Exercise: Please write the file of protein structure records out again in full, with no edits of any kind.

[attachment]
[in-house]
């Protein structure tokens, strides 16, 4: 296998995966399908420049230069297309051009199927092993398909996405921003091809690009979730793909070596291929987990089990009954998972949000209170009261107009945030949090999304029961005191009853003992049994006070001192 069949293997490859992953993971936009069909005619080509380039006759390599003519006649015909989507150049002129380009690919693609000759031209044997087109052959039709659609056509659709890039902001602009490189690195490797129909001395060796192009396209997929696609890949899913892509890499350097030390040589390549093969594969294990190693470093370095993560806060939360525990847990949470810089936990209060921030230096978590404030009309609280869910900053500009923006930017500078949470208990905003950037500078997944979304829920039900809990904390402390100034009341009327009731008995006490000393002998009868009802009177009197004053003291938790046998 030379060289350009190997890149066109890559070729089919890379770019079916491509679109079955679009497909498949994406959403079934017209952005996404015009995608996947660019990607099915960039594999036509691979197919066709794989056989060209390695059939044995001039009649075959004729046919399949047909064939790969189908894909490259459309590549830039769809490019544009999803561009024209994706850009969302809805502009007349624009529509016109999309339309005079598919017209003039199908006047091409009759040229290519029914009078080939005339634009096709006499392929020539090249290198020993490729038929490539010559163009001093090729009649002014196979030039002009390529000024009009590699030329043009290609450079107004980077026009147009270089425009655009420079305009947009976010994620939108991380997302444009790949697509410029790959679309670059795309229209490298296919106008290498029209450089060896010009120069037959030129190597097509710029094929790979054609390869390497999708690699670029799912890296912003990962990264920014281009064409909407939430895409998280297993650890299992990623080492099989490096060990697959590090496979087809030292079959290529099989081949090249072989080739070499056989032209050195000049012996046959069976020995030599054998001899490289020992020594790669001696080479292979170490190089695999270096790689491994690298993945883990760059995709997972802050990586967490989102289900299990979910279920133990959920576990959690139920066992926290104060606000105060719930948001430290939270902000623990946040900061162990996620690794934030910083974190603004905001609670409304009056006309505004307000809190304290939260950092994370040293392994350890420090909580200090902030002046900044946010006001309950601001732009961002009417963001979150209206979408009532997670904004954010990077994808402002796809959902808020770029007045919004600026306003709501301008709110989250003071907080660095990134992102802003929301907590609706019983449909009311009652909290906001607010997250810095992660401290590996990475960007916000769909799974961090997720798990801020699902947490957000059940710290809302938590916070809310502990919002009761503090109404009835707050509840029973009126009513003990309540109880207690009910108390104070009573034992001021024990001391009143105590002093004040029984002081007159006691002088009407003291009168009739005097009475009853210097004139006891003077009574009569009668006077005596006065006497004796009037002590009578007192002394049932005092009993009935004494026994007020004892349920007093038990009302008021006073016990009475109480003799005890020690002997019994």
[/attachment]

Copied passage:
[in-house]
């Protein structure tokens, strides 16, 4: 296998995966399908420049230069297309051009199927092993398909996405921003091809690009979730793909070596291929987990089990009954998972949000209170009261107009945030949090999304029961005191009853003992049994006070001192 069949293997490859992953993971936009069909005619080509380039006759390599003519006649015909989507150049002129380009690919693609000759031209044997087109052959039709659609056509659709890039902001602009490189690195490797129909001395060796192009396209997929696609890949899913892509890499350097030390040589390549093969594969294990190693470093370095993560806060939360525990847990949470810089936990209060921030230096978590404030009309609280869910900053500009923006930017500078949470208990905003950037500078997944979304829920039900809990904390402390100034009341009327009731008995006490000393002998009868009802009177009197004053003291938790046998 030379060289350009190997890149066109890559070729089919890379770019079916491509679109079955679009497909498949994406959403079934017209952005996404015009995608996947660019990607099915960039594999036509691979197919066709794989056989060209390695059939044995001039009649075959004729046919399949047909064939790969189908894909490259459309590549830039769809490019544009999803561009024209994706850009969302809805502009007349624009529509016109999309339309005079598919017209003039199908006047091409009759040229290519029914009078080939005339634009096709006499392929020539090249290198020993490729038929490539010559163009001093090729009649002014196979030039002009390529000024009009590699030329043009290609450079107004980077026009147009270089425009655009420079305009947009976010994620939108991380997302444009790949697509410029790959679309670059795309229209490298296919106008290498029209450089060896010009120069037959030129190597097509710029094929790979054609390869390497999708690699670029799912890296912003990962990264920014281009064409909407939430895409998280297993650890299992990623080492099989490096060990697959590090496979087809030292079959290529099989081949090249072989080739070499056989032209050195000049012996046959069976020995030599054998001899490289020992020594790669001696080479292979170490190089695999270096790689491994690298993945883990760059995709997972802050990586967490989102289900299990979910279920133990959920576990959690139920066992926290104060606000105060719930948001430290939270902000623990946040900061162990996620690794934030910083974190603004905001609670409304009056006309505004307000809190304290939260950092994370040293392994350890420090909580200090902030002046900044946010006001309950601001732009961002009417963001979150209206979408009532997670904004954010990077994808402002796809959902808020770029007045919004600026306003709501301008709110989250003071907080660095990134992102802003929301907590609706019983449909009311009652909290906001607010997250810095992660401290590996990475960007916000769909799974961090997720798990801020699902947490957000059940710290809302938590916070809310502990919002009761503090109404009835707050509840029973009126009513003990309540109880207690009910108390104070009573034992001021024990001391009143105590002093004040029984002081007159006691002088009407003291009168009739005097009475009853210097004139006891003077009574009569009668006077005596006065006497004796009037002590009578007192002394049932005092009993009935004494026994007020004892349920007093038990009302008021006073016990009475109480003799005890020690002997019994």